Dorothy Day conceived her child “out of wedlock”. She never doubted the joy of the gift that had been given her although when she sought baptism both for herself and her daughter the father of her child left her. Thankfully the priest from whom she sought guidance never wasted time on judgement. The result was a saint being given to the church and the world.
Stephen, I am new to your blog but your reflections always delight me, inspire me, and cause me to make even more connections between Tolkien’s work and the spiritual life. Are any of your reflections available in print? They deserve to be known by a wider audience.
How I wish I could write as eloquently as you about these matters.
Thank you so much for your encouragement and kind thoughts. My respect for Tolkien has grown steadily during the time I have written this blog although I have enjoyed reading him for over 40 years. I am working on the earlier material I wrote on The Fellowship of the Ring at present with the intention of preparing it for print publication.
You are getting ready for publication? Stars and glory, that is wonderful news. 🙂
I love Gandalf’s laughter – he has great faith and trust in his Creator that there is a reality beyond what just his eyes see. The storm is coming and it will be terrible but he knows God is greater than the storm. Sam has this when he sees the Star in Mordor and at the Fire, even though he is ignorant of his Creator. Even as Mount Doom explodes around him and there is no hope of escape, he still hopes. Frodo is like, Give it up already, we are going to die, deal with it, and Sam is like Begging your pardon Mr. Frodo, I’m just going to keep on hoping, if you don’t mind. And Sam is right!
I also love Pippin’s words in answer to whether there is any hope and his response is that he will not despair – Gandalf had fallen and has returned. He sees beyond the darkness too.
I wish everyone who feels despair at the state of world today would see through the eyes of these people, and through Aragorn and Faramir too. Too many are like Denethor and see only darkness and do not see any light or hope. The people of Middle-earth lived in more perilous times and they could still hope. So can we.
Namarie, God bless, Anne Marie 🙂
When I say, preparing for publication, I really should have said, rewriting material that I first wrote three years ago. I find it hard to be satisfied with what I have done. But the rewriting is with the intention of publication! Thank you for your encouragement.
And thank you too for your thoughts on seeing beyond what lies before our eyes. I love that passage when Sam sees the star in Mordor. It reminds me of the story of Elisha the prophet showing his servant the army of angels surrounding the enemies of Israel. And there is St John Climacus saying that true repentance is the renunciation of despair.
I forgot to mention in my other reply that I love Blessed Julian’s words and I am glad you do too. If she can say All shall be well in the midst of the Black Death, then we all need to see through her eyes – the same as Sam’s and Faramir’s and Gandalf’s 🙂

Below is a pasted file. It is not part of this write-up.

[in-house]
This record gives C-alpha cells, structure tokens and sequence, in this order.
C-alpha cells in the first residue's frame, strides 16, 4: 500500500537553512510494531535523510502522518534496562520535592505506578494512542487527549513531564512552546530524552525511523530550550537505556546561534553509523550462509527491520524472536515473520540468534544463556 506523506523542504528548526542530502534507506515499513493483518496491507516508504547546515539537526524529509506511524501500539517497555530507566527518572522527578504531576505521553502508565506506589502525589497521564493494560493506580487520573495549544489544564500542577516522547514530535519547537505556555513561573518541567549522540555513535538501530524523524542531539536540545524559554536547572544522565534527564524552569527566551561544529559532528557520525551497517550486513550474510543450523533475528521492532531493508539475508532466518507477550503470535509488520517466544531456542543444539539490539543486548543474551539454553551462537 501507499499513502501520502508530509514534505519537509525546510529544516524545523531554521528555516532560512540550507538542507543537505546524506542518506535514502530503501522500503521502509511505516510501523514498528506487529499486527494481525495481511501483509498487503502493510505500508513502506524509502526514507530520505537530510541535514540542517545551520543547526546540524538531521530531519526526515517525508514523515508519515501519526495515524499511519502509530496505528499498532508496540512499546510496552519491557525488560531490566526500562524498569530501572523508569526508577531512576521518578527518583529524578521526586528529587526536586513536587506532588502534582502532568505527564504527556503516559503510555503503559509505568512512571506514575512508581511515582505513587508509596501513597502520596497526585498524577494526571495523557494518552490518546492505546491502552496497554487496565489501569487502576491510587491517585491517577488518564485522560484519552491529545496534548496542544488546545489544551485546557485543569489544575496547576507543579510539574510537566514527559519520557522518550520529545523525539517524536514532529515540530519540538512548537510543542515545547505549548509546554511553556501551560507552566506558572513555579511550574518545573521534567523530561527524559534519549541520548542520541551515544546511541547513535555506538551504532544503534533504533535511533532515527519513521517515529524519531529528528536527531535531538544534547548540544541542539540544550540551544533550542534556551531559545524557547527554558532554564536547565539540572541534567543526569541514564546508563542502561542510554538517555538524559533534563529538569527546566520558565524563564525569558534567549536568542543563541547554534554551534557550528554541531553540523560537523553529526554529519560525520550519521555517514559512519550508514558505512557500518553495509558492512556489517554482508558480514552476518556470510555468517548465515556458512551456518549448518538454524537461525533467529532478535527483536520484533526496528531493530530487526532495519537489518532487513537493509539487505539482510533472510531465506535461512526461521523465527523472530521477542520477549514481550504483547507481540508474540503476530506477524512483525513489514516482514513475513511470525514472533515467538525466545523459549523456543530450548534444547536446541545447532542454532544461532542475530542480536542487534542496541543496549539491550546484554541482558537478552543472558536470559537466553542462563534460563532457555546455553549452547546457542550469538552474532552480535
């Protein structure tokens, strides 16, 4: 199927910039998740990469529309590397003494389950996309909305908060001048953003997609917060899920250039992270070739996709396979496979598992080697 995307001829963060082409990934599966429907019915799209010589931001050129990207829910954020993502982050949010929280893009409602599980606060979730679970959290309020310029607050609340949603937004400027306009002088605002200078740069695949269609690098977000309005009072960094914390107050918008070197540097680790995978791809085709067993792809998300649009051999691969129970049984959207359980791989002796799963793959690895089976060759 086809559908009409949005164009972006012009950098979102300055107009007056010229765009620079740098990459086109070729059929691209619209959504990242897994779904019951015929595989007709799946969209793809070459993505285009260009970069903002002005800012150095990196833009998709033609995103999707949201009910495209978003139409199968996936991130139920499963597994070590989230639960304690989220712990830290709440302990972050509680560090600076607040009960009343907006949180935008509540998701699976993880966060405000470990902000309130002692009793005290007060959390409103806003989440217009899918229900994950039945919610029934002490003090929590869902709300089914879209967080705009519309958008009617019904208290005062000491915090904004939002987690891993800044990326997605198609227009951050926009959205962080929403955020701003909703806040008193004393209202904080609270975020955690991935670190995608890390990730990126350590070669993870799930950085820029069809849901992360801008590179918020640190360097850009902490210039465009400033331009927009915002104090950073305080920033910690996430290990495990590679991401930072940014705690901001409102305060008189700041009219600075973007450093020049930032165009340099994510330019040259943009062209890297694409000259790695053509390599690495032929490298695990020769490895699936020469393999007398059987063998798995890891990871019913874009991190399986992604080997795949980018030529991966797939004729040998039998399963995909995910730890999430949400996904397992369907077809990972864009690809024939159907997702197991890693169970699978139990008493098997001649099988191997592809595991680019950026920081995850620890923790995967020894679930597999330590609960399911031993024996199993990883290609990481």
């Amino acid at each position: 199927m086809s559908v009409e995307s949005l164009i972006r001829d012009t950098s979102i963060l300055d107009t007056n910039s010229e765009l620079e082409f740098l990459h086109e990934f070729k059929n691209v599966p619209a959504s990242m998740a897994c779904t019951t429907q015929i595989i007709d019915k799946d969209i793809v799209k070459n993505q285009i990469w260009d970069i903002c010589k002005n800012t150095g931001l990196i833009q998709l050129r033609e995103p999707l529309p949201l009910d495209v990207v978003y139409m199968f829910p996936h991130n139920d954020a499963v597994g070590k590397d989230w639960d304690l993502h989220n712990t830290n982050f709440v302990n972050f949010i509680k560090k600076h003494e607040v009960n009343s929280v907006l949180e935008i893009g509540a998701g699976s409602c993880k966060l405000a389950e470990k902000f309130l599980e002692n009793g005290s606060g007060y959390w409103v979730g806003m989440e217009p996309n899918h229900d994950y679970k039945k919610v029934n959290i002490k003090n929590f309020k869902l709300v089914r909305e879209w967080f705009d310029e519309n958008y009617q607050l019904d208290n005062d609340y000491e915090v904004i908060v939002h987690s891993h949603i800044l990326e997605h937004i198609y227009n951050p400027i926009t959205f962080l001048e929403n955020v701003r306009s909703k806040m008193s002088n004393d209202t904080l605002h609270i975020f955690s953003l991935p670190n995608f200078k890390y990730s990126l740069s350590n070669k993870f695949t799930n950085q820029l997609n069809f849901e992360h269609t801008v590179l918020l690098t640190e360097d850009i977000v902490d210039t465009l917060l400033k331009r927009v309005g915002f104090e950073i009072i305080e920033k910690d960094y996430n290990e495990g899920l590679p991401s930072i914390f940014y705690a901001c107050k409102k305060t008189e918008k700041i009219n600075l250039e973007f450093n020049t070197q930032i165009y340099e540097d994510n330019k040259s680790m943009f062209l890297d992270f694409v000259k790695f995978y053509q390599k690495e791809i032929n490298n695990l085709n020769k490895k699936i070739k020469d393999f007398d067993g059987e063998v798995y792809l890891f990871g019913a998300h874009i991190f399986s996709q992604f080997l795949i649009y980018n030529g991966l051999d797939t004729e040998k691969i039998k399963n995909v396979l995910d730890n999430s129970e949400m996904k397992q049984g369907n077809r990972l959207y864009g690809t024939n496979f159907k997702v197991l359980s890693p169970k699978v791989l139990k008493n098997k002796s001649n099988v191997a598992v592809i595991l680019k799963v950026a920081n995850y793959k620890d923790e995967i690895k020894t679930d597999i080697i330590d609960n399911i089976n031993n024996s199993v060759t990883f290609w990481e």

Namarie, God bless, Anne Marie 🙂
Well said! Great article 🙂
Many thanks for your encouragement. Gandalf’s joy is a wonderful thing.
Amen, amen, amen.
“Never we know but in sleet and in snow,
The place where the great fires are,
That the midst of the earth is a raging mirth
And the heart of the earth a star.”
I was an adult before I understood that Joy and Happiness are two different things. That they may overlap sometimes, but that the latter is an emotion, but the former is something greater than us. It’s like an unbreakable thread running through the universe that we can touch. It’s existence doesn’t rely on us, it transcends our circumstances and our emotional ups and downs. And it can be sought. …Does that make sense?
I think I am about to be embarrassed when I say that I recognise the wonderful lines that you quote but can’t remember who wrote them. They express a profound truth.
I agree that joy is different to happiness although they are related. And I believe that we can search for joy. Is it one way of describing the treasure in the field that requires our preparedness to sell everything we have in order to buy the field.
No need for embarrassment. I was completely unfamiliar with the poem until a few years ago. It’s “A Child of the Snows” by G. K. Chesterton: https://jubilare.wordpress.com/2015/12/23/and-the-heart-of-the-earth-a-star/
I wish I had read Surprised by Joy earlier in life. Then I might have had an inkling (pun intended) that Joy is more than a feeling. But then again, maybe I wouldn’t have understood it earlier. I don’t know.
Oh, so it is Chesterton! Many thanks. I love the sense that Joy runs through the very heart of reality. How much we need to keep on seeking it out. Learning to have fun in the Shire, as Gandalf practiced for centuries, is an important discipline as far as this is concerned.
You really need to read Chesterton’s Orthodoxy if you haven’t yet. It’s quick and fun, I promise!
I do have a copy that I started to read a few months ago but then I mislaid it! I wonder where it is?
Lol! Oh dear.